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Intervoice buys Nuasis call center tools

Speech and IVR player Intervoice has snapped up the assets of Nuasis, bringing together IVR, speech recognition and contact center software.

Less than a year after acquiring Edify and its speech-recognition technology for $33 million, Intervoice Inc. is reaching into the call center market with the purchase of Nuasis.

The Dallas-based company announced this week that it has acquired the assets of Mountain View, Calif.-based Nuasis, a provider of Internet-enabled customer contact software. Under the agreement, Intervoice has purchased Nuasis' products, intellectual property, customer and channel contracts, and other assets. Intervoice hired a group of Nuasis employees effective Sept. 1.

"This is a strategic buy for Intervoice," said Daniel Hong, analyst with London-based Datamonitor plc. "It positions Intervoice more strongly in the market. What we've been noticing over the last couple of years is, in order to compete in the large enterprise market for IVR, you have to have a comprehensive portfolio of contact center products. This acquisition fills that gap for Intervoice."

The Nuasis products will allow Intervoice to bring IP-based contact center applications to the agent desktop, including Web chat, and email response together with its own speech-enabled interactive voice response (IVR) and voice portal tools.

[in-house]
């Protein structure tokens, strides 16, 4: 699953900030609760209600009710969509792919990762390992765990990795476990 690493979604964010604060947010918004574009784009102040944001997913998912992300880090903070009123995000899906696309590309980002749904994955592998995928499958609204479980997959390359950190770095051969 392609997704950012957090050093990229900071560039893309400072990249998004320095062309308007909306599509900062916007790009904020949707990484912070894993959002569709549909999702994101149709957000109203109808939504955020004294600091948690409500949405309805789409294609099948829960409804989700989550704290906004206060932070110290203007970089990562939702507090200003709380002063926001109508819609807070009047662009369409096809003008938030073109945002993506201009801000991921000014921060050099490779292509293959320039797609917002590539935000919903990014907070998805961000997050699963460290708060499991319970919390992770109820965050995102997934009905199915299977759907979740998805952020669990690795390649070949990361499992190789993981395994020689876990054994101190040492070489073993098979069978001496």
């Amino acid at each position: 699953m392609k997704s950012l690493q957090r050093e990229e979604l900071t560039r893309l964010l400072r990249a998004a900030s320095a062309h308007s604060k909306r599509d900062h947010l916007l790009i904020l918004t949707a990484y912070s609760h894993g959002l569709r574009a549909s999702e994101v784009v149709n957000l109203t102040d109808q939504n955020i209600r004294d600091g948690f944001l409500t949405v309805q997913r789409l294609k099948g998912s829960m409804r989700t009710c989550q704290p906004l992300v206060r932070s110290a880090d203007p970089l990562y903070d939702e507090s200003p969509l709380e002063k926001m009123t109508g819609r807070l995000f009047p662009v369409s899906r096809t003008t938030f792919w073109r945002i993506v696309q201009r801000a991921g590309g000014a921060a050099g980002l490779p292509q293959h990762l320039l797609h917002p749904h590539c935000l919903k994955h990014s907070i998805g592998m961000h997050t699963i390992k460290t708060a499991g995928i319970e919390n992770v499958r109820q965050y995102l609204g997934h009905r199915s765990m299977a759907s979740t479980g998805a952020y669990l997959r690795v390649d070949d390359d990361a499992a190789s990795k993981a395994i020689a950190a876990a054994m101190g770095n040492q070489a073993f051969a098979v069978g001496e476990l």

"Several years ago, we began to transition Intervoice to a new direction, one based on open standards and converged voice and data networks," Bob Ritchey, president and CEO of Intervoice, said in a statement. "The objective behind this asset purchase is to accelerate our multi-channel automation and IP contact center product strategy. Intervoice is enhancing the value we bring to our customers by providing a solution that expands our reach into the contact center."

The Nuasis application can be deployed independently of a PBX switch on standard IT infrastructure without the need for computer telephony integration, according to Intervoice.

"Culturally, there's definitely a fit," Hong said, "and architecturally, because Nuasis is pure IT, there shouldn't be any issues of integration."

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